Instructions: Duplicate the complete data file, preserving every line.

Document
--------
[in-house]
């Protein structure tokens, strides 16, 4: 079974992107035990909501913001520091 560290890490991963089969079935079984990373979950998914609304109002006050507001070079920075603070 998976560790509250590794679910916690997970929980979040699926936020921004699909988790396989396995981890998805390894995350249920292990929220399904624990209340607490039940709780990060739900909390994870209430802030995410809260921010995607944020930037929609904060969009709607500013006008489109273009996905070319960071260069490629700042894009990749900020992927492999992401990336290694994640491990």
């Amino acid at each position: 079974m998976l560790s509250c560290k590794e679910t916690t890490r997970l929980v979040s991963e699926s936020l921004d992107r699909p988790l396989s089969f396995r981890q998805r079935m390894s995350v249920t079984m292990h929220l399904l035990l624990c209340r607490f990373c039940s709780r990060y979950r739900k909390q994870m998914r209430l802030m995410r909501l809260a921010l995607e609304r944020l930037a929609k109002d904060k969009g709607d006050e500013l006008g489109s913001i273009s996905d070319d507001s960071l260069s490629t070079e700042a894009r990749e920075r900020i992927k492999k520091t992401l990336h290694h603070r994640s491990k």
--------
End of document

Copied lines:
[in-house]
């Protein structure tokens, strides 16, 4: 079974992107035990909501913001520091 560290890490991963089969079935079984990373979950998914609304109002006050507001070079920075603070 998976560790509250590794679910916690997970929980979040699926936020921004699909988790396989396995981890998805390894995350249920292990929220399904624990209340607490039940709780990060739900909390994870209430802030995410809260921010995607944020930037929609904060969009709607500013006008489109273009996905070319960071260069490629700042894009990749900020992927492999992401990336290694994640491990």
């Amino acid at each position: 079974m998976l560790s509250c560290k590794e679910t916690t890490r997970l929980v979040s991963e699926s936020l921004d992107r699909p988790l396989s089969f396995r981890q998805r079935m390894s995350v249920t079984m292990h929220l399904l035990l624990c209340r607490f990373c039940s709780r990060y979950r739900k909390q994870m998914r209430l802030m995410r909501l809260a921010l995607e609304r944020l930037a929609k109002d904060k969009g709607d006050e500013l006008g489109s913001i273009s996905d070319d507001s960071l260069s490629t070079e700042a894009r990749e920075r900020i992927k492999k520091t992401l990336h290694h603070r994640s491990k």